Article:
Identity theft is one of the fastest growing crimes nationwide, and tax refund fraud caused by identity theft is a major challenge facing taxpayers. According to a Government Accountability Office report, fraudulent tax refunds were estimated at $5.2 billion for the 2013 tax filing season.
David Lastowski, CPA, a member of the Pennsylvania Institute of Certified Public Accountants, offers the following advice to help you guard against tax return identity theft.
What Is Tax Return ID Theft?
“Tax return identity theft occurs when a taxpayer’s name and Social Security number is used by an identity thief to fraudulently file a tax return and claim a refund,” says Lastowski, a sole practitioner in Erie, Pa.
According the Internal Revenue Service, the problem of tax return identity theft is significant. From 2011 to October 2014, the IRS identity theft project has stopped 19 million suspicious returns and protected over $63 billion in fraudulent refunds.
“There is no class of taxpayers that is immune to tax return identity theft,” says Lastowski. “Young, old, high-income, and low-income taxpayers have all been victims. Taxpayers are unaware that they are victims of tax return identify theft until their refunds are delayed or they are notified by the IRS that two returns have been filed under their Social Security number.”
Be alert to possible tax-related identity theft if you receive an IRS notice or letter that states any of the following:
- More than one tax return for you was filed.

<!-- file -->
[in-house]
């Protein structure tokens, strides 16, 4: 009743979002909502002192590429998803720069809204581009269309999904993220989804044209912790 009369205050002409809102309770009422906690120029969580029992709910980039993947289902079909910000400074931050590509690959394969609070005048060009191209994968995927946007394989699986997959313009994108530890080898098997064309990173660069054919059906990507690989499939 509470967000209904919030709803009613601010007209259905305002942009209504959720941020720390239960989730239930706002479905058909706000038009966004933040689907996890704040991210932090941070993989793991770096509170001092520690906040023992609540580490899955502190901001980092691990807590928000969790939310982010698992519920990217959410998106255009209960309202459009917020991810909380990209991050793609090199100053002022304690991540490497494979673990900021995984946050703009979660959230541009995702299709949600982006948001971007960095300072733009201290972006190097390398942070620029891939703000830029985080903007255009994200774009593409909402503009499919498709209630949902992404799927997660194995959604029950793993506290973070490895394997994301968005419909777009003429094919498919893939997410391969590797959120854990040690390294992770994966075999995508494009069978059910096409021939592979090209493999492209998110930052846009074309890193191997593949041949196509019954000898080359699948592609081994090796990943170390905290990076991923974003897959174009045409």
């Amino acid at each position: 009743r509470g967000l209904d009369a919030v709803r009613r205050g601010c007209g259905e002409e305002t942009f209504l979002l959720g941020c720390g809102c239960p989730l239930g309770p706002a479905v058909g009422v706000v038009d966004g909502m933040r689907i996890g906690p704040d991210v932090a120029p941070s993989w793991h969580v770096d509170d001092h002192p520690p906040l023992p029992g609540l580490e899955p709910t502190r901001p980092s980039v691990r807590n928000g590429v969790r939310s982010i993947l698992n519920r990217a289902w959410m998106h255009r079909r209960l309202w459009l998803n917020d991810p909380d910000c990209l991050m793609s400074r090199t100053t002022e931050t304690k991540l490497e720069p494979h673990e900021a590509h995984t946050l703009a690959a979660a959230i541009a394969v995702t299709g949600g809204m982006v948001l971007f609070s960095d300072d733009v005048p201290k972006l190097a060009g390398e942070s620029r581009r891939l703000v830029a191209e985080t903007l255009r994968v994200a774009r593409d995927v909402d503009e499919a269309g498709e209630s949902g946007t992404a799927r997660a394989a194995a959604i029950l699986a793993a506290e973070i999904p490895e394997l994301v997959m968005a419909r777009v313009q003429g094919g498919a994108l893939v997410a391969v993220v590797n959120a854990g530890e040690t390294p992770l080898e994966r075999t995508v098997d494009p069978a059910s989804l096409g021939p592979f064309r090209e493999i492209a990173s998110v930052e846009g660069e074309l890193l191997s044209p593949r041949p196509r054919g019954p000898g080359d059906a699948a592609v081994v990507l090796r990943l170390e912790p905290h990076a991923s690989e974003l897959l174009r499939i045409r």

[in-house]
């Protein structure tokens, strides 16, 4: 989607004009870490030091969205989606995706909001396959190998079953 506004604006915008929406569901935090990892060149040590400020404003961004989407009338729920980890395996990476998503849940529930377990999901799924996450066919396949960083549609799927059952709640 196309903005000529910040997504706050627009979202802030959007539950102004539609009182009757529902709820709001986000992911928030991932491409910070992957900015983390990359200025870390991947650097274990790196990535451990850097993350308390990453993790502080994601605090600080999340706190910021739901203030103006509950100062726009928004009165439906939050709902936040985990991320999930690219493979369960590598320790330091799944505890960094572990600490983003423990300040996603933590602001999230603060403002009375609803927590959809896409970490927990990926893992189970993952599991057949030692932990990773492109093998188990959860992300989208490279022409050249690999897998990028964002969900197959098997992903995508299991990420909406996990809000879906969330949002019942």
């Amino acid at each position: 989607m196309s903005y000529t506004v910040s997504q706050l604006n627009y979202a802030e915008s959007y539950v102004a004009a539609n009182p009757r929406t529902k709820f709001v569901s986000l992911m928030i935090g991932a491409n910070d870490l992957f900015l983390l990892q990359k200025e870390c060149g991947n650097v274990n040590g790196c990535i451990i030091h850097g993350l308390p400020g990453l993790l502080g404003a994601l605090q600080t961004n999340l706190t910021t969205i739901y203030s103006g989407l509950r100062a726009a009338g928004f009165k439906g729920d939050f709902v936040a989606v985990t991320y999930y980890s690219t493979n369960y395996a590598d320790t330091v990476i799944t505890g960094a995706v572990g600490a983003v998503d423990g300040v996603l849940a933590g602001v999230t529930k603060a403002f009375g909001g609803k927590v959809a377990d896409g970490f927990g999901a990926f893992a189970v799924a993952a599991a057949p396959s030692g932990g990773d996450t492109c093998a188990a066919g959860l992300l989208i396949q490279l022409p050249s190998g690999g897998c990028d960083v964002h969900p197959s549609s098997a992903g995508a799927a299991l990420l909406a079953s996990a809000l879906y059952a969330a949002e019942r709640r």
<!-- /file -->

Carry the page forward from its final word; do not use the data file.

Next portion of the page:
- You have a balance due, refund offset, or have had collection actions taken against you for a year you did not file a tax return.
- IRS records indicate wages received from an unknown employer.
The IRS recommends that you take the following steps to protect your tax and financial information:
- Don’t carry your Social Security card or any documents that include your Social Security number or Individual Taxpayer Identification Number.
- Don’t give personal information over the phone, via the mail, or on the Internet unless you have initiated the contact or know exactly who you are dealing with.
- Check your credit report at least once every 12 months.
- Secure personal and financial information.
- Use firewalls and anti-spam/virus software, update security patches, and periodically change passwords for Internet accounts on your personal computer.
If you become a victim of identity theft, the IRS recommends that you do the following right away:
- Contact the IRS Identity Protection Specialized Unit at (800) 908-4490, ext. 245, so steps can be taken to secure your tax account.
- Report identity theft incidents to the Federal Trade Commission (FTC) at consumer.ftc.gov or the FTC Identity Theft Hotline at (877) 438-4338.
- File a report with the local police.
- Contact the fraud departments of the three major credit bureaus: Equifax, equifax.com, (800) 525-6285; Experian, experian.com, (888) 397-3742; and TransUnion, transunion.com, (800) 680-7289.
- Close any accounts that have been tampered with or opened fraudulently.
The IRS does not initiate contact with taxpayers by e-mail or phone to request personal or financial information. This also includes any type of electronic communication, such as text messages and social media channels.
Turn to Your Local CPA
Your local CPA can help you understand your money management issues. Be sure to contact him or her with all of your financial questions and concerns.
If you don’t have a CPA, you can find one by location or area of expertise at www.ineedacpa.org